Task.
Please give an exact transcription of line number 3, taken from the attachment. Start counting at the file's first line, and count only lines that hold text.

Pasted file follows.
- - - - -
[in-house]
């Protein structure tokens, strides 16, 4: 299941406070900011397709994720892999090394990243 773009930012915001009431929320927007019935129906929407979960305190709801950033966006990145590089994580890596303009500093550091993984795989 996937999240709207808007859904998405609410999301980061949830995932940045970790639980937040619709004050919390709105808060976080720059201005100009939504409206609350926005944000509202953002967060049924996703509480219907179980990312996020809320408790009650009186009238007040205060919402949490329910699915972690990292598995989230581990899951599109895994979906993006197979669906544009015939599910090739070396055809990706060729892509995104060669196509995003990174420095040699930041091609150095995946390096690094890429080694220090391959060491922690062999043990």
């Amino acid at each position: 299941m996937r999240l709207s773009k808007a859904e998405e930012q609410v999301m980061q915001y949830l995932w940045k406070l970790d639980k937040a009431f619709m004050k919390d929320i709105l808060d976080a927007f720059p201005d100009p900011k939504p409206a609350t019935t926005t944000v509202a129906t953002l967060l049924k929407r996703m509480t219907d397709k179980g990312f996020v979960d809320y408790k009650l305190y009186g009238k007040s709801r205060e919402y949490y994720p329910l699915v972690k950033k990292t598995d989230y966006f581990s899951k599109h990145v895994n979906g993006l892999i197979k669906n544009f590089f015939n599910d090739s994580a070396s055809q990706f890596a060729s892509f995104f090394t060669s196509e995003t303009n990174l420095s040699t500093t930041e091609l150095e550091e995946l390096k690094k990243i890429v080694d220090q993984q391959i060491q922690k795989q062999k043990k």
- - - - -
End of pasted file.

């Amino acid at each position: 299941m996937r999240l709207s773009k808007a859904e998405e930012q609410v999301m980061q915001y949830l995932w940045k406070l970790d639980k937040a009431f619709m004050k919390d929320i709105l808060d976080a927007f720059p201005d100009p900011k939504p409206a609350t019935t926005t944000v509202a129906t953002l967060l049924k929407r996703m509480t219907d397709k179980g990312f996020v979960d809320y408790k009650l305190y009186g009238k007040s709801r205060e919402y949490y994720p329910l699915v972690k950033k990292t598995d989230y966006f581990s899951k599109h990145v895994n979906g993006l892999i197979k669906n544009f590089f015939n599910d090739s994580a070396s055809q990706f890596a060729s892509f995104f090394t060669s196509e995003t303009n990174l420095s040699t500093t930041e091609l150095e550091e995946l390096k690094k990243i890429v080694d220090q993984q391959i060491q922690k795989q062999k043990k």